Conditions of the Shoulder

Treatment & Surgery

  • Joint lubrication injection (Viscosupplementation)
  • Knee arthroscopy
  • Rotator cuff repair
  • Shoulder arthroscopy
  • Arthroscopic subacromial decompression
  • Acromioclavicular joint resection
  • Shoulder joint replacement

Shoulder Dislocation & Instability

The shoulder is a ball and a socket joint and is also the most flexible joint in your body. This means the round top of your arm bone (top of the humerus) fits into the groove in your shoulder blade (the scapula). This joint maintains a wide range of motion, helping you lift your arm, rotate it and reach up over your head. This greater range of motion, however, can cause instability and may result in sudden injury.

Once your shoulder has been dislocated, it is prone to happen again. When the shoulder is loose and slips out of place repeatedly, it is considered as chronic shoulder instability.

When you have a dislocated shoulder, it means the humeral head has slipped out of the shoulder socket. A shoulder subluxation on the other hand, occurs when your shoulder is partially dislocated, where only part of the ball is out of the socket.

Some symptoms of shoulder subluxation include: visibly deformed shoulder, swelling, numbness, arm weakness and immobility of the arm.

Common Symptoms of Chronic Shoulder Instability

    • Pain caused by shoulder injury
    • Repeated shoulder dislocations
    • Repeated instances of the shoulder giving way; sometimes stuck in position
    • A persistent sensation of the shoulder feeling loose, slipping in and out of the joint

Causes of Shoulder Dislocation

    • Sport Injuries
    • Falling on an outstretched arm
    • Repetitive overhead movement
    • Seizures / Shock
    • Stroke
    • Previous dislocation

Shoulder Dislocation Treatment

Non-surgical Treatment For Shoulder Dislocation Include:

    • Closed Reduction:

    This is a non-surgical shoulder dislocation treatment procedure where the doctor typically administers local anaesthesia to reduce discomfort before repositioning your shoulder back to its proper position. Once the shoulder is back in place, there should be immediate pain relief. X-rays are then taken to check if there are other injuries such as fractures and to ensure that the shoulder is back in its proper position.

    • Immobilisation:

    After the shoulder is back in place, it may remain swollen and sore for several days. Doctors would recommend using a sling or brace for 1 – 3 weeks to limit the shoulder’s range of motion. This allows the muscle and soft tissues surrounding your shoulder to rest and recover.

    • Rehabilitation:

    After long periods of immobilisation, the shoulder joint may become stiff, weak and less flexible. Doctors would recommend physical rehabilitation as part of the recovery process. This involves conditioning exercises and stretches that improve the strength of your shoulder joints, minimise stiffness and restore your original range of movement. This will also help to prevent a future shoulder dislocation. The duration of shoulder rehabilitation will depend on the person’s age, medical history and severity of the injury.

Surgical Treatment for Shoulder Dislocation Includes:

    • Shoulder Arthroscopic Surgery:

    This is a common surgical shoulder treatment used to inspect, diagnose and treat injuries inside a joint. During a shoulder arthroscopy, the doctor will make a small insertion and insert a small camera into your shoulder joint. Images will be projected on a high resolution monitor screen. These images will then be used to guide the doctor when he performs minimally-invasive surgery on the shoulder.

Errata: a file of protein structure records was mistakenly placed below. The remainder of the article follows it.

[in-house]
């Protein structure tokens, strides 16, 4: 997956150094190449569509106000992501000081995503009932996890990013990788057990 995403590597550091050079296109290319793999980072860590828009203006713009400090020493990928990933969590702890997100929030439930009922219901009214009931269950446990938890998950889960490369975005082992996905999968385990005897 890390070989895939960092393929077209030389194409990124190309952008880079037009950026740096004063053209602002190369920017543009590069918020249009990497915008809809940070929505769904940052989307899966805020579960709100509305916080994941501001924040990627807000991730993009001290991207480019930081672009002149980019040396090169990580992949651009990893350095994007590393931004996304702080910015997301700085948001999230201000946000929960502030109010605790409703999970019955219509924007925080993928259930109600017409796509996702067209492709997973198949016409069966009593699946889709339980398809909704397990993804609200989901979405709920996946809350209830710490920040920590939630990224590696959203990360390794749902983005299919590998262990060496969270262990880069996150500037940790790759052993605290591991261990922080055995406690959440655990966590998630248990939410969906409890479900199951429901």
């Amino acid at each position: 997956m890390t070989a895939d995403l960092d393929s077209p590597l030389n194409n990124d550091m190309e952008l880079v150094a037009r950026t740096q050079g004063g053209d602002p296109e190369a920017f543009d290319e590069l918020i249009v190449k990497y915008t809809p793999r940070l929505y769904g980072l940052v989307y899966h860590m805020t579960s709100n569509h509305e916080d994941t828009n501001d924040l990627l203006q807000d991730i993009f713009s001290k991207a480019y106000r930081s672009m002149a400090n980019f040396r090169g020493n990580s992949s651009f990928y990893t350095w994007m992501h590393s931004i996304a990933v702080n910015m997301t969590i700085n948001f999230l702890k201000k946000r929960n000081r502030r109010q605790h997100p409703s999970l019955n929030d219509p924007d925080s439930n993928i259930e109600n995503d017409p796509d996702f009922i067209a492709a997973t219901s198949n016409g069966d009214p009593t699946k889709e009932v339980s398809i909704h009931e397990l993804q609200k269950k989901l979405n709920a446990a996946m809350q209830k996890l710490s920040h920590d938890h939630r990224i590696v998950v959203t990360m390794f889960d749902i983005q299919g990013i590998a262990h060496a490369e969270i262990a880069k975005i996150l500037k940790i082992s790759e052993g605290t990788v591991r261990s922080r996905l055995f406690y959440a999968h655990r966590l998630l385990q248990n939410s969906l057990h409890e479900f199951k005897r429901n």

• Shoulder Joint Replacement:

  • A doctor may perform a shoulder replacement surgery when shoulder dislocations are caused by severe rotator cuff tears  associated with fractures and/or osteoarthritis. Most of the time, doctors only perform this surgical treatment when other forms of therapy and non-surgical treatments have failed. An orthopaedic surgeon will replace your shoulder ball and socket with an artificial prosthesis. After the surgery, physical therapy will be needed to boost your recovery.

How to Prepare for Shoulder Dislocation Treatment

Your Doctor May Ask:

    • How did you dislocate your shoulder?
    • How severe is the pain?
    • Can you move your arm?
    • Have you dislocated your shoulder before?
    • Do you have any numbness?
    • Do you have any pre-existing medical conditions?

Prior to initiating shoulder dislocation treatments, Dr Siow will conduct a thorough medical history and physical examination. Where indicated, additional information will be obtained through X-ray images or MRI. Patients with multidirectional instability or loose joints may be placed in an arm sling and advised to get plenty of rest. They are also advised to try rehabilitation exercises to speed up the recovery process.

Treatment for shoulder dislocation & instability is based on a variety of factors including the severity of the condition, the patient’s age, activity level, occupation and natural degree of looseness in the joint. It is recommended to seek Dr Siow’s advice to provide appropriate treatment and rehabilitation program for you.

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Our Doctor

Our doctor provides consultation, treatment and surgery for sports injuries of the shoulder, elbow, wrist, hip, knee and ankle.


  • Same-day admission
  • Wheelchair accessible
  • X-Ray, CT/MRI scan available


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